By Cailey Rizzo
September 03, 2019
Jack Alexander + Fox Browne Creative/Courtesy of andBeyond

After a 10-month renovation, the upscale Sossusvlei Desert Lodge will reopen on October 16, 2019, elevating luxury in the Namibian Desert.

The Sossusvlei lodge closed earlier this year to undergo a complete rebuild. When it reopens this fall, guests will stay in all-new, completely self-sustaining glass suites.

Jack Alexander + Fox Browne Creative/Courtesy of andBeyond

The lodge is located in the middle of the Namib Desert. The suites, designed by South African-based Fox Browne Creative, maximize the desert views while promoting sustainability and luxury. Each suite features floor-to-ceiling glass, with the exception of one wall, made out of stone. Skylights above the bed allow guests to truly be able to fall asleep under the stars. The lodge is located in one of the few Dark Sky reserves in the world.

Jack Alexander + Fox Browne Creative/Courtesy of andBeyond

Each of the 10 suites measures 1,400 square feet and provide expansive desert views. Local Namibian artisans have designed the wall hangings, rugs, and basketware around the lodge. The room comes packed with ice cream and Namibian craft beer, in-room fireplaces and artist easels (should inspiration strike).

Each suite has its own chilled plunge pool and a private outdoor veranda, with outdoor shower and firepit. But perhaps the most impressive part of each suite is that it runs on its own solar power plant, which produces enough energy to power the room’s electricity, air conditioning, and water treatment system.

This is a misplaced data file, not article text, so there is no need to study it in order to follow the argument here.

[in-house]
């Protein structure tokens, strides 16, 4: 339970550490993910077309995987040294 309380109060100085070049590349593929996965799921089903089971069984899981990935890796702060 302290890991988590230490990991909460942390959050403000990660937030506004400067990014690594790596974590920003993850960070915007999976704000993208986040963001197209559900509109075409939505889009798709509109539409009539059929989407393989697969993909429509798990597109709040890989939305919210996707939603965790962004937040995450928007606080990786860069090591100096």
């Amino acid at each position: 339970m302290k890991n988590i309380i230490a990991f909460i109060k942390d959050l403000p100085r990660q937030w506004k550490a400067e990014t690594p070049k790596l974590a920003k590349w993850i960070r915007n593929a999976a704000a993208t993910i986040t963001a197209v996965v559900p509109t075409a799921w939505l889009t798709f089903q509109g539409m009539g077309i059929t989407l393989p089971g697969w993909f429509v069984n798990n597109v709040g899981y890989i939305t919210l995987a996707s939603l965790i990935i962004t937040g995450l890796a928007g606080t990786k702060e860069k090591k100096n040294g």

Jack Alexander + Fox Browne Creative/Courtesy of andBeyond

The interesting touches keep going outside the rooms. Each meal at the lodge is served in a different location. Guests may have personalized dinners on the rooftop, lunch in the nearby “fairy circles,” or even a picnic on a sand dune.

It’s been said that some of the world’s most interesting cuisines come from the most dire circumstances. At the lodge, Namibia’s desert becomes the springboard for some truly unique dishes, including Namibian venison grilled on desert salt rocks, Namibian oysters and pickled, preserved and fermented foods, necessary for desert survival. The lodge will also allow guests to handle the flames, getting in the kitchen to cure game meat or make their own ice cream.

Rates start at $645 per person, per night, and includes room and board, safari activities, and transfers to and from the airstrip.

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